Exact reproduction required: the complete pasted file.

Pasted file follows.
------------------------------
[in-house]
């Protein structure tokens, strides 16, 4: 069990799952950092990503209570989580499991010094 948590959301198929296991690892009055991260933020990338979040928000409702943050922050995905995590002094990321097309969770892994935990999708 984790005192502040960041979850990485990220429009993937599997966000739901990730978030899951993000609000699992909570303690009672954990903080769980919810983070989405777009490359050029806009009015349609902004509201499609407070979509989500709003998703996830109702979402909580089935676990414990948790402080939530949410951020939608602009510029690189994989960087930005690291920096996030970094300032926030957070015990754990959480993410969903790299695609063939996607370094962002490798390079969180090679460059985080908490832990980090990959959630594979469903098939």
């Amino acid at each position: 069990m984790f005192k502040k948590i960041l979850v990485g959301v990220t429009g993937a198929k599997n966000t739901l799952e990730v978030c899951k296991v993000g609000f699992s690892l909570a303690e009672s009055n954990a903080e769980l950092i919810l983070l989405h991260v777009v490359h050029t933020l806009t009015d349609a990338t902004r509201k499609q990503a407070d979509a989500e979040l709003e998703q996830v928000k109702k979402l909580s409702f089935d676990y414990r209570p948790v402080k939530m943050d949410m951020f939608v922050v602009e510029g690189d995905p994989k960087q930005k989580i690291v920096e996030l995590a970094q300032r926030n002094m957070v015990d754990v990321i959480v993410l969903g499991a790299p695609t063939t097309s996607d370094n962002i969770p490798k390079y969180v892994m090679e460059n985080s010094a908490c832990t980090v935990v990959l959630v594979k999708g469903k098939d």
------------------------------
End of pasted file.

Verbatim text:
[in-house]
């Protein structure tokens, strides 16, 4: 069990799952950092990503209570989580499991010094 948590959301198929296991690892009055991260933020990338979040928000409702943050922050995905995590002094990321097309969770892994935990999708 984790005192502040960041979850990485990220429009993937599997966000739901990730978030899951993000609000699992909570303690009672954990903080769980919810983070989405777009490359050029806009009015349609902004509201499609407070979509989500709003998703996830109702979402909580089935676990414990948790402080939530949410951020939608602009510029690189994989960087930005690291920096996030970094300032926030957070015990754990959480993410969903790299695609063939996607370094962002490798390079969180090679460059985080908490832990980090990959959630594979469903098939």
């Amino acid at each position: 069990m984790f005192k502040k948590i960041l979850v990485g959301v990220t429009g993937a198929k599997n966000t739901l799952e990730v978030c899951k296991v993000g609000f699992s690892l909570a303690e009672s009055n954990a903080e769980l950092i919810l983070l989405h991260v777009v490359h050029t933020l806009t009015d349609a990338t902004r509201k499609q990503a407070d979509a989500e979040l709003e998703q996830v928000k109702k979402l909580s409702f089935d676990y414990r209570p948790v402080k939530m943050d949410m951020f939608v922050v602009e510029g690189d995905p994989k960087q930005k989580i690291v920096e996030l995590a970094q300032r926030n002094m957070v015990d754990v990321i959480v993410l969903g499991a790299p695609t063939t097309s996607d370094n962002i969770p490798k390079y969180v892994m090679e460059n985080s010094a908490c832990t980090v935990v990959l959630v594979k999708g469903k098939d």